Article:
Field Report | March 4, 2011
Heirloom Varieties
Why Grow Heirloom Varieties?
More and more I am asked what is an heirloom or why do we grow primarily heirlooms. The answer is simple but it is not short. Many think heirloom is a variety such as Brandywine Tomato. It is not a name for a variety but rather a seed type. Heirlooms are varieties that are handed down generation to generation. They differ from a hybrid which is an offspring of two plants bred to make a new plant with new characteristics. Hybrid seed cannot be saved and sown again.
Growing heirlooms fits with our farm beliefs that growing organically begins with high quality organic seed. Much of what we grow is heirloom varieties. When we save the seed from these varieties we choose the seeds from the plants that are the best representation of that variety. In doing so, we are able to choose for color, disease resistance, crack resistance, and of course flavor! The plants adapt to their climate and conditions in which they are grown and remain a preserved treasure.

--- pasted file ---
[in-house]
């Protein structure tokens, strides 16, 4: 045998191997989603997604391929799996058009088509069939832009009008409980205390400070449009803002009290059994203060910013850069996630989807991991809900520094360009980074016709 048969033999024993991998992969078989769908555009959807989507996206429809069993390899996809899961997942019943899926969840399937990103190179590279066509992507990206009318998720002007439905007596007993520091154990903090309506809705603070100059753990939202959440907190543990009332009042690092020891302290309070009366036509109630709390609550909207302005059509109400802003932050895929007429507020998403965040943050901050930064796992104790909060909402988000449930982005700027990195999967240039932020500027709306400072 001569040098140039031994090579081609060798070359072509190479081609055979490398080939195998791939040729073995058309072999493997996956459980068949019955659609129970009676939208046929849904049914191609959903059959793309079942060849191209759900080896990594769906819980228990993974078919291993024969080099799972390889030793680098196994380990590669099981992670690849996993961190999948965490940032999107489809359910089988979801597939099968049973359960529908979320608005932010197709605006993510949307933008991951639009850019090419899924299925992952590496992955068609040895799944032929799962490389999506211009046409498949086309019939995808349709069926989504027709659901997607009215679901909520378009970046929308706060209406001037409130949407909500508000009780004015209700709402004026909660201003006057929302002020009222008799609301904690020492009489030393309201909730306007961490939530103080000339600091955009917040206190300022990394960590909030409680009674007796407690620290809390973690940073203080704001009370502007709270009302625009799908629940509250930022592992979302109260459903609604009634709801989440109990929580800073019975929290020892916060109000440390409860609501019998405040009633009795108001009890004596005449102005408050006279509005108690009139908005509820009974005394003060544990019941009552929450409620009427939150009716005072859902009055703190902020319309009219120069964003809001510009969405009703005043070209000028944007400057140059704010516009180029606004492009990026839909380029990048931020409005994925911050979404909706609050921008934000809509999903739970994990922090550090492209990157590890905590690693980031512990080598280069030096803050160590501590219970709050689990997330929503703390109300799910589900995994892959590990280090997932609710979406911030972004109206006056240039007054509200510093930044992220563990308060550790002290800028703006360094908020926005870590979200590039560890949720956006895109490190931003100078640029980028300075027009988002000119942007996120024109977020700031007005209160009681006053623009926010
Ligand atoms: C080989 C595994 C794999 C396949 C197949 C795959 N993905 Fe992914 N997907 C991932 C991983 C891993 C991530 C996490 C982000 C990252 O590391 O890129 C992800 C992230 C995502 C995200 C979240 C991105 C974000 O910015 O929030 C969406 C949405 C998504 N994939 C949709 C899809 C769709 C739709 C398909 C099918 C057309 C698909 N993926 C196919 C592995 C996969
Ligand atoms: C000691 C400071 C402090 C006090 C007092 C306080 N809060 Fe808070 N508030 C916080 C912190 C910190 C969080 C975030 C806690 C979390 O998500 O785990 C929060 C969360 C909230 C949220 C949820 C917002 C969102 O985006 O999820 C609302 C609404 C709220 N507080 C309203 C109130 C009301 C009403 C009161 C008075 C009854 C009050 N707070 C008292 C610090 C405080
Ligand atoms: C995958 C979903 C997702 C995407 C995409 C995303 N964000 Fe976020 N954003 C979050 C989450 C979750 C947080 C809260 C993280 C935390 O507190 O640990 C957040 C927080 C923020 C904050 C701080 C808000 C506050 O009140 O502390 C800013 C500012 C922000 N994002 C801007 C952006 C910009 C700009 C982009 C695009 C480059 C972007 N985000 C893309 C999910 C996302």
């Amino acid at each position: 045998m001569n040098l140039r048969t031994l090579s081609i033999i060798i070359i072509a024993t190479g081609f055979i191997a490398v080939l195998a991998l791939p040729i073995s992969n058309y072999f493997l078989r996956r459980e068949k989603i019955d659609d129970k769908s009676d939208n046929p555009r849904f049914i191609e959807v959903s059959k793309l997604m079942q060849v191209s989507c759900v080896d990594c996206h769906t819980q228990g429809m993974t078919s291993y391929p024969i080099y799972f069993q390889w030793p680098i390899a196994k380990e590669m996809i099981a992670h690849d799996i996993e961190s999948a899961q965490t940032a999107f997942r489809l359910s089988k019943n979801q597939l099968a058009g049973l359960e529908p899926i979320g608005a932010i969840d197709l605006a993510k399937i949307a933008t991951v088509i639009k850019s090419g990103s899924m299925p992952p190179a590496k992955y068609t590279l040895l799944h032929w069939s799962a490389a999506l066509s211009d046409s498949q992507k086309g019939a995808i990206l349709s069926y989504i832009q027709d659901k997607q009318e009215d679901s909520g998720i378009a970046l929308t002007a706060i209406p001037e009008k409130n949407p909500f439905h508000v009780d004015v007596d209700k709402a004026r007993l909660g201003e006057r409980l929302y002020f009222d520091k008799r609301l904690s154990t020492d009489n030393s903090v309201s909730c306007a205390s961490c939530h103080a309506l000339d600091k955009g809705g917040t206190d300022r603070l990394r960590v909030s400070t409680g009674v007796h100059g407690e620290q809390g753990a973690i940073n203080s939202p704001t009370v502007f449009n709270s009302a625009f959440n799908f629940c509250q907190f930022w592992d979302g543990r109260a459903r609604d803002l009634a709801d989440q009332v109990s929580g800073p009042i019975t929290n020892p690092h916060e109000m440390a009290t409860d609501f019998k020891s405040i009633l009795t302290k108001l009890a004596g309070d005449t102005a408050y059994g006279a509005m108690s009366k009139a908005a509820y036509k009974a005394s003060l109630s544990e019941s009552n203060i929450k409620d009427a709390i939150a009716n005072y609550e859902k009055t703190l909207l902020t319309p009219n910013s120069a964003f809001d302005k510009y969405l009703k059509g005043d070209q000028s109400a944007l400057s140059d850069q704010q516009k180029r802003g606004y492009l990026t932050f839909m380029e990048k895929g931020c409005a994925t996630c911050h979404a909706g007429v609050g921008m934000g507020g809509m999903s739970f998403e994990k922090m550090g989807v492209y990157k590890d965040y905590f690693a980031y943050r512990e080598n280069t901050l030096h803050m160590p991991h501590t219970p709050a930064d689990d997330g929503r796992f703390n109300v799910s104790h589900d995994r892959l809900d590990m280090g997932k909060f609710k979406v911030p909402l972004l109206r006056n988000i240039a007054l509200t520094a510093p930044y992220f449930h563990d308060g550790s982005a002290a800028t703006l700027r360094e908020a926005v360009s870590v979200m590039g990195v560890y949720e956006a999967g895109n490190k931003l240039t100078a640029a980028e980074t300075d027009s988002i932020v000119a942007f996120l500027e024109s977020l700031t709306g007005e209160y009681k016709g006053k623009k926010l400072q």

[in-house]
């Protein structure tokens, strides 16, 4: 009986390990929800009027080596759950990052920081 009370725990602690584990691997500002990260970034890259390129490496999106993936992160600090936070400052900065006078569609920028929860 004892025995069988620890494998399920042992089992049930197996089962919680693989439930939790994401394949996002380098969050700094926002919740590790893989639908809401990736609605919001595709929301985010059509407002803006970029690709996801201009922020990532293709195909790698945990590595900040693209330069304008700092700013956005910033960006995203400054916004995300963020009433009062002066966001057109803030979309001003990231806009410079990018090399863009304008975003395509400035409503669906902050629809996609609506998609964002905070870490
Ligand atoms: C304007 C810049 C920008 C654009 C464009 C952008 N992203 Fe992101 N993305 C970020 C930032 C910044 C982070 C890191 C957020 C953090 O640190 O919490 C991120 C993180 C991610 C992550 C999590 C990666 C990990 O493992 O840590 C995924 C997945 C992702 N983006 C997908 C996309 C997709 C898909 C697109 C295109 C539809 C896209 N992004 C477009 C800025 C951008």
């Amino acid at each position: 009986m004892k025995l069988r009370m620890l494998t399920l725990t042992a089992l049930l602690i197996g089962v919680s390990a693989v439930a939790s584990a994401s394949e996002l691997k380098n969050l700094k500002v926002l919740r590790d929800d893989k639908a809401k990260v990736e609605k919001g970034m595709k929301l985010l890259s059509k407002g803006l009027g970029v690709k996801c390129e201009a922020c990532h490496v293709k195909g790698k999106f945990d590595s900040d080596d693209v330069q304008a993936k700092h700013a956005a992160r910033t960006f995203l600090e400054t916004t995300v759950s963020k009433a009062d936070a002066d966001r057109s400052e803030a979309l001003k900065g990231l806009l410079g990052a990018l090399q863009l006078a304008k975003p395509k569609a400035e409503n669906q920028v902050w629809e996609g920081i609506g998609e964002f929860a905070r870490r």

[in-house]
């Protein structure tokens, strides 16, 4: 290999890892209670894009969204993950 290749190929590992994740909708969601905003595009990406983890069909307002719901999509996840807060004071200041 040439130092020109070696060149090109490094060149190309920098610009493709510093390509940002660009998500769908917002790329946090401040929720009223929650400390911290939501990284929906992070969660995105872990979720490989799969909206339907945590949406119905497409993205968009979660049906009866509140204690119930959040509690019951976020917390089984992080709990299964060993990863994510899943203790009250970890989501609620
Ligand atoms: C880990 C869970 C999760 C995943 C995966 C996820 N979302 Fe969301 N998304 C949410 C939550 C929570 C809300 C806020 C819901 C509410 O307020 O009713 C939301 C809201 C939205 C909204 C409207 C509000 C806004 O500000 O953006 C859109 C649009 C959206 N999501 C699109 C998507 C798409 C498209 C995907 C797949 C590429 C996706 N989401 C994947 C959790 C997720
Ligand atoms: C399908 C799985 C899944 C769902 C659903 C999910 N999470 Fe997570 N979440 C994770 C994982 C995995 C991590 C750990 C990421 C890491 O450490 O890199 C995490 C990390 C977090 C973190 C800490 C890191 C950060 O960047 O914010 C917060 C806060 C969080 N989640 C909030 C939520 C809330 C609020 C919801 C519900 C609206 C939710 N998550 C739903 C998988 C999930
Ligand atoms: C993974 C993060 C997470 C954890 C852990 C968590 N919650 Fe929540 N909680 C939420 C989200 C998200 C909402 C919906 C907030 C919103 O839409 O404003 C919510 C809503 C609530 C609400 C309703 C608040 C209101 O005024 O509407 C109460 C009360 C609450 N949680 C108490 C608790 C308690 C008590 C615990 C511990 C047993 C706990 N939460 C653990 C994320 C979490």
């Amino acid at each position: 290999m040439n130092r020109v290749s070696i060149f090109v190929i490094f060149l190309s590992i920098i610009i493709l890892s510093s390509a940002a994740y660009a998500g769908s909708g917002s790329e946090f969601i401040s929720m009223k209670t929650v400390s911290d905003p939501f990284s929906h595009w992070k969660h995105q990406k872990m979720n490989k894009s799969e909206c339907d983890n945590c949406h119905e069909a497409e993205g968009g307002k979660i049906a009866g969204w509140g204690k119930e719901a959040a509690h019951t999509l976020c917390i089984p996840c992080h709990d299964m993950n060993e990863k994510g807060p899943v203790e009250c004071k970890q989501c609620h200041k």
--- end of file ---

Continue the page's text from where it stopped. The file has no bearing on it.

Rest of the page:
This year we are including some new varieties in our heirloom collection to try. Take a look -
  • Dried Beans: Hutterite-an Austrian/Christian sect moved to North America in teh 1760's and bringing this bean as a staple food. Jacobs Cattle - similar to the southwestern Anasazi bean, should be wonderful for baking.
  • Cylindra Beet - a 6" long beet with a fine grain
  • Carrot - Red Core Chantenay - great carrot flavor and a long tapered side with blunt tip
  • Cucumbers: Lemon - tender skin and succulent white flesh, rarely found in stores; Armenian - long cucumber that stays sweet even when large...botancially close to the honeydew melon. These are in addition to our regular slicers and picklers
  • Leeks - King Richard!! Doesn't the name say it all...tall with a full shank.
  • Melons: a few new varieties from Turkmenistan - saved from John's sister in law during their two year stay; Emerald Gem, Caribbean Gold, and Orange Glo
  • Okra : Star of David
  • Onions: Borettana Cippolini's- flat sweet onions; Rossa Di Milano -mid sized red onion with a top shape
  • Peppers: Antohi Romanian - a long sweet pepper which is great for frying; Catriona - 3" blocky orange; again these are in addition to the other great peppers that we will be growing...expect habernero, variegated fish pepper, banana pepper, bell peppers, and even a red drying pepper. you'll enjoy a greater variety of sweet as well as hot peppers this year!
  • Radishes: Misato Rose - green outside and white flesh interior; Watermelon - red interior; and White Icicle. And our regular radishes more often
  • Squash: Cocozelle and large Waltham butternut, and Blue Ballet
We are in for another exciting summer of wonderful items!! Rmember this is just a quick sampling of all the delicious things to come!